How to squeeze the NHS and get a gong


Private drugs companies seize on a ‘loophole’ in NHS rules to vastly overprice medicines.

Brothers Bhikhu and Vijay Patel have rinsed NHS coffers through scandalous overpricing of medicines.
There is an old saying that ‘crime doesn’t pay’, but, in a system based upon the robbery of workers of the fruits of their labour power, who really believes that?
Step forward Vijay Patel, the latest person to demonstrate that crime pays extremely well, thank you – if that crime is against the right target and falls in line with the interests of the bourgeois 0.1 percent who really run Britain,
Mr Patel was given an OBE in the 2019 new year’s honours list for his “services to business and philanthropy”.
Patel, who set up the drug distribution company Atnahs, set out to relieve the struggling NHS of huge amounts of its much-needed cash by seizing on a ‘loophole’ in health service rules so as to vastly overprice medicines for which he was the sole distributor.
He also co-founded, with his brother, another company, Amdipharm, which used the same ‘loophole’ to carry out the same practice, which they sold to a private equity firm for £367m in 2012.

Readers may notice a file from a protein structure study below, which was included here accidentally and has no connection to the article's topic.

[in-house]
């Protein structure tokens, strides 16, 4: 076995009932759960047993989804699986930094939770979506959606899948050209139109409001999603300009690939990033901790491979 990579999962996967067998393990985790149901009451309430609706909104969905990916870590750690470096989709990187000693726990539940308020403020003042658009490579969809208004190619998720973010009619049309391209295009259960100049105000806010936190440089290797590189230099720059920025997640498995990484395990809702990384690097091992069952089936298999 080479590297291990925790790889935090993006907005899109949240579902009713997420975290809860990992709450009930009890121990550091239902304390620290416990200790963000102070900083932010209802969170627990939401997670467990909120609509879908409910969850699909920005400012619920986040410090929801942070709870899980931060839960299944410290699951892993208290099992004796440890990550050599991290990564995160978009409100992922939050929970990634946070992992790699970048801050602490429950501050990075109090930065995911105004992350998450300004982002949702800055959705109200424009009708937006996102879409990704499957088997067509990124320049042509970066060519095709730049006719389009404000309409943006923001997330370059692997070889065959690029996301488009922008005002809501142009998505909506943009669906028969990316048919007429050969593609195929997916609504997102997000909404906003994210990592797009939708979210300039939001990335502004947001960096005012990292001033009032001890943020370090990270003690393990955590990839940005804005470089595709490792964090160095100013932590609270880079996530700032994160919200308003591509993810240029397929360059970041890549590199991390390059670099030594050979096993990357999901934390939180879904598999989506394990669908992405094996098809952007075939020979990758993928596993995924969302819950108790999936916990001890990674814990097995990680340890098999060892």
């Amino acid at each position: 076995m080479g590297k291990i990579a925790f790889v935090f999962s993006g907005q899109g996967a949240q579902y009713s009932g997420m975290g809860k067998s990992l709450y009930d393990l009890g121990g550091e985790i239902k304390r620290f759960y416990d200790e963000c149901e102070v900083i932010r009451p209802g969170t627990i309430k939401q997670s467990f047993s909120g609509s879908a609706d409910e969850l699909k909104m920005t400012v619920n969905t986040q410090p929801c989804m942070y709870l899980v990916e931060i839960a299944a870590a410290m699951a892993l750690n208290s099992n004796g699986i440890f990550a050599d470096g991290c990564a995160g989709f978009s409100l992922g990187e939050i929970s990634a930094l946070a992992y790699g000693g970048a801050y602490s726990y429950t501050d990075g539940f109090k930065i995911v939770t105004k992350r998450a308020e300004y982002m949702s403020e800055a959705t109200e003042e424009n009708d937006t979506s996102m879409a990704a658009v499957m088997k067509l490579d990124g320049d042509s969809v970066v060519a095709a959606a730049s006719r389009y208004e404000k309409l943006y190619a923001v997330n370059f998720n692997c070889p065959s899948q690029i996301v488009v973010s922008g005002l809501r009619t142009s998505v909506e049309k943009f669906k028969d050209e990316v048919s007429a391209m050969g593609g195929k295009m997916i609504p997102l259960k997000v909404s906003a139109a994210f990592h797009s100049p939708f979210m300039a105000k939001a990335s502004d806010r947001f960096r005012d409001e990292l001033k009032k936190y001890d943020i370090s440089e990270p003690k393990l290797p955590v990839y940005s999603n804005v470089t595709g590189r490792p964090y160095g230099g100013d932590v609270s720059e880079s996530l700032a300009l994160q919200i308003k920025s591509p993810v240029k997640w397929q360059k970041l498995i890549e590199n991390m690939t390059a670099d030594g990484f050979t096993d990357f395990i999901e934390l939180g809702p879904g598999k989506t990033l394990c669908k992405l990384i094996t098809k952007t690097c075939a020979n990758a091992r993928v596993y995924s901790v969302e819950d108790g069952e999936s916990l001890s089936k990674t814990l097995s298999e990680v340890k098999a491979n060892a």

The rules on drug provision to the NHS were changed to allow suppliers to drop brand names from old medicines and sell them as unbranded generics. The two companies were the sole suppliers of certain medicines and this new rule allowed them to charge what they wished for these now unbranded drugs.
Atnah saw profits on some of the drugs for which it was the sole supplier soar by up to 2,500 percent. Just two examples of Atnahs repricing saw the price of a packet of antidepressants jump from £5.71 to £154, while an insomnia treatment flew from £12.10 to £138.
It must be stated that Mr Patel’s company is not the only drug producer/distributor to indulge in this unsavoury practice, but he is the only one so far this year who has received public accolades for “committing himself to serving and helping Britain”.
This practice by drug companies caused outrage when it was unmasked in newspapers, notably The Times, in 2016 and in 2017 – a year in which the NHS was overcharged by Atnah to the tune of £16.3m. A bill passed through parliament giving ministers the power to impose lower prices if taxpayers are being overcharged, but the health secretary has yet to use this power, and Mr Patel’s company (or any other offender) has yet to lower its prices by one penny.
Indeed, Atnah has stated shamelessly that its “pricing continues to be competitively benchmarked”.
Robbery might not be the technical name for this ‘business practice’ under conditions of capitalism, but what else, in all honesty, can we call it?

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